How Long Does a Squirrel Live?
How long does a squirrel live? This question is often asked by many people, especially those who live in the city. This medium-sized rodent is a member of the family Sciuridae, which also includes chipmunks, marmots, flying squirrels, prairie dogs, and tree mice. Although there are different types of species of squirrels, all belong to the same family. So, how long does a typical gray-headed squirrel live?
The life span of a gray-headed squirrel is much shorter than that of a male. Eastern gray females enter estrus at five-and-a-half months of age and are not fertile until one year. Fertile males induce ovulation in the female during her first year, male eastern grays are sexually mature between one and two years of age. While these species of gray-headed squirrels can reach up to 20 years in captivity, their lifespans are considerably reduced due to habitat challenges and predation.
A typical gray-headed squirrel will live for six to twelve years. They require a variety of diets to survive. A diversified diet ensures a healthier and longer lifespan. Squirrels eat mostly healthy foods, and they don’t have many health problems. The only real risk is death from predators or bad weather. If your squirrel is not receiving the proper nutrition, it’s unlikely to live for very long.
The lifespan of a gray-headed squirrel depends on the amount of food it eats. If they don’t get enough to eat, they’ll die before they reach their average life span. That’s why it is important to feed your pet. Even though the average lifespan of a gray squirrel is about one year, if you keep them in a safe environment, their lifespan will be longer.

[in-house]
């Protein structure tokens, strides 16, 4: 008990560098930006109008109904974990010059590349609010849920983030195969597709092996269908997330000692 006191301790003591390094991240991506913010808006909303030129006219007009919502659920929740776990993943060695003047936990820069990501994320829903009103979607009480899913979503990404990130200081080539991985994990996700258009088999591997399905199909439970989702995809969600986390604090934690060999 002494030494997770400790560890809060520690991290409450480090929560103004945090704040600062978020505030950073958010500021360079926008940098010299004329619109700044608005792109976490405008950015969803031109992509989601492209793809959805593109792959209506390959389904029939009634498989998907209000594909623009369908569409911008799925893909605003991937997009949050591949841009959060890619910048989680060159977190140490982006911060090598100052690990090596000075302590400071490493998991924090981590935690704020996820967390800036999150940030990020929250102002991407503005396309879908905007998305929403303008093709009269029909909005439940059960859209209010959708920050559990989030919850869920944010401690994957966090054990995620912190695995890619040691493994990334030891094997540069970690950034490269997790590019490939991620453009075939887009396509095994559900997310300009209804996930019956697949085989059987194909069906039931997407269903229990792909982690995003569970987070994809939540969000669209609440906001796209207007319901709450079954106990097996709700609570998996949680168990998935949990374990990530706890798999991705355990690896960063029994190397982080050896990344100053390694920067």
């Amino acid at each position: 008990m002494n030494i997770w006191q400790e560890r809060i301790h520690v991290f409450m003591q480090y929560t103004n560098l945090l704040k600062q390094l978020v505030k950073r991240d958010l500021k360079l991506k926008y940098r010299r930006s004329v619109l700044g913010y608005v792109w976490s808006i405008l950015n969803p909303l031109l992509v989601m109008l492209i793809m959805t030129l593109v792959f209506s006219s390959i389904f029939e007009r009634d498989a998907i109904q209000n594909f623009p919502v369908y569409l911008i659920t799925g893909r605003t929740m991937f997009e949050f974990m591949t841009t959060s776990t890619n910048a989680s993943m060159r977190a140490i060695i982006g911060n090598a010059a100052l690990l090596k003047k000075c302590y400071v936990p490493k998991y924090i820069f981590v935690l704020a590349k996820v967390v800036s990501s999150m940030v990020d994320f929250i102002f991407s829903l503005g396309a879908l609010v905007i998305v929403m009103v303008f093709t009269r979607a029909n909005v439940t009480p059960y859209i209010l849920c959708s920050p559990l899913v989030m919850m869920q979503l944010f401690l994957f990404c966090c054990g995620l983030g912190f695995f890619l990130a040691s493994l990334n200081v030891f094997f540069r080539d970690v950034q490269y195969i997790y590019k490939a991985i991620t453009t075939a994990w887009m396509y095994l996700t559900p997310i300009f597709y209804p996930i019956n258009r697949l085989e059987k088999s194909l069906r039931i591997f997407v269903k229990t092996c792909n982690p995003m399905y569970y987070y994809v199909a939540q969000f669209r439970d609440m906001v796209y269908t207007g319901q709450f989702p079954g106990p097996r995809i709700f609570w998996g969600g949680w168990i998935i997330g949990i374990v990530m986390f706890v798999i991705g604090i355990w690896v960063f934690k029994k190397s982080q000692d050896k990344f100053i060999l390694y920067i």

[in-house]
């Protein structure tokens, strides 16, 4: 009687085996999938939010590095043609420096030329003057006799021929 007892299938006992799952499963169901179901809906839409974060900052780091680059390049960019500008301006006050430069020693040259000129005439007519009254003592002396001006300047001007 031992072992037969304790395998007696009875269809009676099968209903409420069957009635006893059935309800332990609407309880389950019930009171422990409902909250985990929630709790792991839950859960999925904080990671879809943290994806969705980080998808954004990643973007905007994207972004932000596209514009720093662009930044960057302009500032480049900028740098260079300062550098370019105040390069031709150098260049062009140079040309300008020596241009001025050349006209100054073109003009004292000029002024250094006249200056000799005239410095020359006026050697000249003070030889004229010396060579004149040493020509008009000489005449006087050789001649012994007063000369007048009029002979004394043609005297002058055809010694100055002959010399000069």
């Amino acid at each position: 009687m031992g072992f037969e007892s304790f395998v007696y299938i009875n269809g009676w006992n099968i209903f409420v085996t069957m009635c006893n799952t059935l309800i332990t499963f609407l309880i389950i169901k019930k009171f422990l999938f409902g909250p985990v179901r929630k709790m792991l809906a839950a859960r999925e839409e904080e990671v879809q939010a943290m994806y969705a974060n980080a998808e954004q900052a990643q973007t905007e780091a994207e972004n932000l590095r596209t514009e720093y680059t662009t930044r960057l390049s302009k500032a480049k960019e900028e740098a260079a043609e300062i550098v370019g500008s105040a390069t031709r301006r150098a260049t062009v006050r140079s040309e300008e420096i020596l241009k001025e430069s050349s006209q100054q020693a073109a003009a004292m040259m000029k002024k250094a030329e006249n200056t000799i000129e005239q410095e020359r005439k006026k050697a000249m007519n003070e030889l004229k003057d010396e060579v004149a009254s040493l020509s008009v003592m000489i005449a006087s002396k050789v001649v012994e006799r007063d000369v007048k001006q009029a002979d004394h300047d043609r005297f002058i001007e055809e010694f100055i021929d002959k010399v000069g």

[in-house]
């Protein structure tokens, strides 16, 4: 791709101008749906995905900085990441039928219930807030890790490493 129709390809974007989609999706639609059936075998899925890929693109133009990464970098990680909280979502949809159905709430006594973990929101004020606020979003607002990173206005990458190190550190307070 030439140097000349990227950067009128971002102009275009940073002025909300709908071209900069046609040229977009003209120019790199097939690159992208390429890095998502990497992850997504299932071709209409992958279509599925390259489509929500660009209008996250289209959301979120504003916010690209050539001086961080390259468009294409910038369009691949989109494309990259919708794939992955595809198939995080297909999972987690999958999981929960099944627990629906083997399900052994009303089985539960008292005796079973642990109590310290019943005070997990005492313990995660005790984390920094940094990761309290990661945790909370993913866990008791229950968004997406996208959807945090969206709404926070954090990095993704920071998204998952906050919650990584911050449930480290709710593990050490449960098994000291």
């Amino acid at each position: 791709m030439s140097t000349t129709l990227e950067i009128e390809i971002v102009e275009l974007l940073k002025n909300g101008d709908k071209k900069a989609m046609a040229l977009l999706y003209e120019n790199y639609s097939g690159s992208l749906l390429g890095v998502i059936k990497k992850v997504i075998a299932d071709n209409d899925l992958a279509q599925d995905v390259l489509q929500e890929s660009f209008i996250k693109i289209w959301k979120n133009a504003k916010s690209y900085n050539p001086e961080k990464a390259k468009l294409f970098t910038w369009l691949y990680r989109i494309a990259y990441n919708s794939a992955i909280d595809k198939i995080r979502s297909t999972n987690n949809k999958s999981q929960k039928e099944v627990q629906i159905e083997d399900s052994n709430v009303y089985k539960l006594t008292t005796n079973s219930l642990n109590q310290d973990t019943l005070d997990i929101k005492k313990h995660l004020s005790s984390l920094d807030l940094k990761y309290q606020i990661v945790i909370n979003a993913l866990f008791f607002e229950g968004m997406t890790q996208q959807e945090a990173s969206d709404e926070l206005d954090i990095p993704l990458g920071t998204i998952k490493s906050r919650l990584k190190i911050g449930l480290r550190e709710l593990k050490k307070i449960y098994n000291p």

The lifespan of a gray-headed squirrel is shorter than that of a red squirrel. The average gray-headed critter dies within a year, while its population in the U.S. is less than half as large. In the wild, however, the average lifespan is four to five years. The female of a gray-headed squirrel usually has two or three litters a year, averaging about nine pups. The young ones don’t have fur, so they are not ready to leave their nest until at least a month and a half after birth.
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A grey-headed squirrel’s lifespan is much shorter than that of a red-headed one. By the second year, mortality drops to 30-50%, making the first year of a young gray-headed squirrel more vulnerable to disease and predators. By the end of their first winter, only half of a young grey-headed squirrel will survive the winter. When it comes to mortality in the wild, it depends on the severity of the attack and the nature of the habitat.
Red squirrels can live up to eight years in the wild. In captivity, they can live for only one or two years. In the wild, however, they are vulnerable to predators. That means you can’t expect to see your red squirrel for more than a decade. If you want to adopt a red squirrel, the best way to do that is to take care of the baby. It will be healthy and safe for you to raise and will not bite your house, so you can enjoy a red one.
Jessica Watson is a PHD holder from the University of Washington. She studied behavior and interaction between squirrels and has presented her research in several wildlife conferences including TWS Annual Conference in Winnipeg.